Tech Firm, Commodities Processor Ink Mid-Floor Deals at 1 WTC

1 World Trade Center. (Photo: Lauren Draper)
1 World Trade Center. (Photo: Lauren Draper)


Two more tenants have signed on to 1 World Trade Center, chipping away a combined 13,000 square feet at  the 104-story skyscraper.

Symphony, a communications platform for those in the financial world, inked a deal for almost 8,600 square feet on the 45th floor in a pre-built space, according to building manager, The Durst Organization. Its lease is for five years, according to The Wall Street Journal, which first reported the deal.

Asking rent for pre-built space is $78 per square foot.

“Our new office in the World Trade Center brings a range of efficiencies as well as the flexibility for future growth,” said David Gurle, the company’s chief executive officer, in a statement to the Journal. “WTC holds a special place in my heart and it symbolizes the resilient spirit of New Yorkers.”

Agricultural commodities company Olam Americas is taking more than 5,400 square feet on the 47th floor in a 10-year lease. Olam Americas is moving into built-to-suit space.

Karen Kuznick of Durst represented the landlord in-house, along with the building’s Cushman & Wakefield leasing team made up of Tara Stacom, Alan Stein, James Searl and Justin Royce, as well as Jodi Pulice of JRT Realty.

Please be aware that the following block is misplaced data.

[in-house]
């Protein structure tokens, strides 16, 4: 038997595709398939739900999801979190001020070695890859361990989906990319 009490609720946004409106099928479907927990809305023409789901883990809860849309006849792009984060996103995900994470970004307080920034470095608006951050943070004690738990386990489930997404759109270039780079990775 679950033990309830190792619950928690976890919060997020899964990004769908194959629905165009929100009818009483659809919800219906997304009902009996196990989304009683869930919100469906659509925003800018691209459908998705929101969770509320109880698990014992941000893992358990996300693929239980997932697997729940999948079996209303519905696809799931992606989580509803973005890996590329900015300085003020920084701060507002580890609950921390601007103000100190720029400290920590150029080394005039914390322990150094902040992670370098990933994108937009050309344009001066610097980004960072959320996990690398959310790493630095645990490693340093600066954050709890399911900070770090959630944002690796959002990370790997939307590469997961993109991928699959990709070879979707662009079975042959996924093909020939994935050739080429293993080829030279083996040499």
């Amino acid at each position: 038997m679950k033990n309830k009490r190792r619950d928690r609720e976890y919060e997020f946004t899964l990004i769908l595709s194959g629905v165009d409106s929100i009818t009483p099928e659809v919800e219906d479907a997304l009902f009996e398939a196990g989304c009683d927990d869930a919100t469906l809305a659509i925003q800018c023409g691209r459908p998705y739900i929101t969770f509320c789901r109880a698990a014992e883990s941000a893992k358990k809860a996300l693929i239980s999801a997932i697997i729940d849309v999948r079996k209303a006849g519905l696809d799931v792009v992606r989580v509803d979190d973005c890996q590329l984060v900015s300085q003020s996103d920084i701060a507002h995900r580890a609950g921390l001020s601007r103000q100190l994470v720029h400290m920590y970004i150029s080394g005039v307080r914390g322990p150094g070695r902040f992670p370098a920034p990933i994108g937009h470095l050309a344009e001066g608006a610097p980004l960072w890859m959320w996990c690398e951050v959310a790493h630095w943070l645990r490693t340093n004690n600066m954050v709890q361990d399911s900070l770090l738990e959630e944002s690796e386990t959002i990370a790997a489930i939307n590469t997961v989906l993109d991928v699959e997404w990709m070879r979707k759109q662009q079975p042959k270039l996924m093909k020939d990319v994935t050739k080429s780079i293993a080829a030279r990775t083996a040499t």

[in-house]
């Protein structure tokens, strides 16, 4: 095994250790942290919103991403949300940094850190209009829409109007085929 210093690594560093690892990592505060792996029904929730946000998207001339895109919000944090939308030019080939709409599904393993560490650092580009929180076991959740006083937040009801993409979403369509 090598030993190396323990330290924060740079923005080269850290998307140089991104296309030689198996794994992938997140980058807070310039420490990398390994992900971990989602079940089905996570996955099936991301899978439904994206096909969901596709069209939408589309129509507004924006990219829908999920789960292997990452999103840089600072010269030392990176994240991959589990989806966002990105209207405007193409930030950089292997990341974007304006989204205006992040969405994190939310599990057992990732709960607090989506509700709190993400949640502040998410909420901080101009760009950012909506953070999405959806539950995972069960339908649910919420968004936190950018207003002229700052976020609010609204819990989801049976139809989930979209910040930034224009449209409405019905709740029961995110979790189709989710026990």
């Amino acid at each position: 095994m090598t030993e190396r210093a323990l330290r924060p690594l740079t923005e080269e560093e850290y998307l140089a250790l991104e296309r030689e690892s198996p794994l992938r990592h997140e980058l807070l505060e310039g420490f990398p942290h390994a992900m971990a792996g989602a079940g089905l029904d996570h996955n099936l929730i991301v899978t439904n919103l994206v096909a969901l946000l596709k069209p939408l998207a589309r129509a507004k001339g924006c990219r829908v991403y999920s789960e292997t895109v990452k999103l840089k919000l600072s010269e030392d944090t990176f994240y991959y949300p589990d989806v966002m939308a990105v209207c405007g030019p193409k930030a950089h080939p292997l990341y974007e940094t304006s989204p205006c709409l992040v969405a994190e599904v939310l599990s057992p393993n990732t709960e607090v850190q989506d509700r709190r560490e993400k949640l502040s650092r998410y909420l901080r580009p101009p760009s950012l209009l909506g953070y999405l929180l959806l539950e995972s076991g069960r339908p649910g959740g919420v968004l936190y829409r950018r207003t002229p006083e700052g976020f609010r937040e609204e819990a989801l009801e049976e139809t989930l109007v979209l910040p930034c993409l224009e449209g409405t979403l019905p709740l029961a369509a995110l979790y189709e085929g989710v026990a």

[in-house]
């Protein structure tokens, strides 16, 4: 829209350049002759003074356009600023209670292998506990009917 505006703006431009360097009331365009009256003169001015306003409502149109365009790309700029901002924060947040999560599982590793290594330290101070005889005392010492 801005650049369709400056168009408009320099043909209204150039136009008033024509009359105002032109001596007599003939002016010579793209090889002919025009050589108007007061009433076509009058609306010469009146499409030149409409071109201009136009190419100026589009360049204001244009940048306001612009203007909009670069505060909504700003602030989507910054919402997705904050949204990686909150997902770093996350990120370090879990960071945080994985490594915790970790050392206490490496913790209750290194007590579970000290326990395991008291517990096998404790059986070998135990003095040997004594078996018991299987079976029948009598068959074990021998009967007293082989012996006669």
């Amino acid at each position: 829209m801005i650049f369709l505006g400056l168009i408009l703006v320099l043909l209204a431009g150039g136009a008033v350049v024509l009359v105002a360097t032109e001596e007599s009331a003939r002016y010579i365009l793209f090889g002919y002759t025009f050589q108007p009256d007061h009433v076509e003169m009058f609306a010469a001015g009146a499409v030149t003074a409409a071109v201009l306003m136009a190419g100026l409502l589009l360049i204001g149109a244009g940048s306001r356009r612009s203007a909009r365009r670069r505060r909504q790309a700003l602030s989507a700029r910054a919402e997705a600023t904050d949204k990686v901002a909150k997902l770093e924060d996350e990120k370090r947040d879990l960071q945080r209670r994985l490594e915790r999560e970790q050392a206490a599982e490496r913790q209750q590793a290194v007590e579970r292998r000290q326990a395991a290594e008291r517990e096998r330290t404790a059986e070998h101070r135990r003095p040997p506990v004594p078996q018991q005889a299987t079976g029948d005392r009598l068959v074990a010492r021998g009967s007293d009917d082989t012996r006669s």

“This internationally prominent property also meets the needs of companies seeking space that brings a high degree of flexibility in workplace design,” Ms. Stacom said in prepared remarks.

Rob Lowe and Nicholas Dysenchuk of C&W represented Symphony, while Jonathan Fein and Dan D’Agnes, also of C&W, represented Olam Americas.

“We are pleased to have signed with our newest firms and we welcome Symphony and Olam to our community,” Ms. Kuznick said in prepared remarks.




{{ story.sponsored_byline | safe }}

{{ story.featured_attachment.caption | safe }}
{{ story.featured_attachment.caption | safe }}


Buildings in this story

Organizations in this story

People in this story

Activity in this story




Loading next story...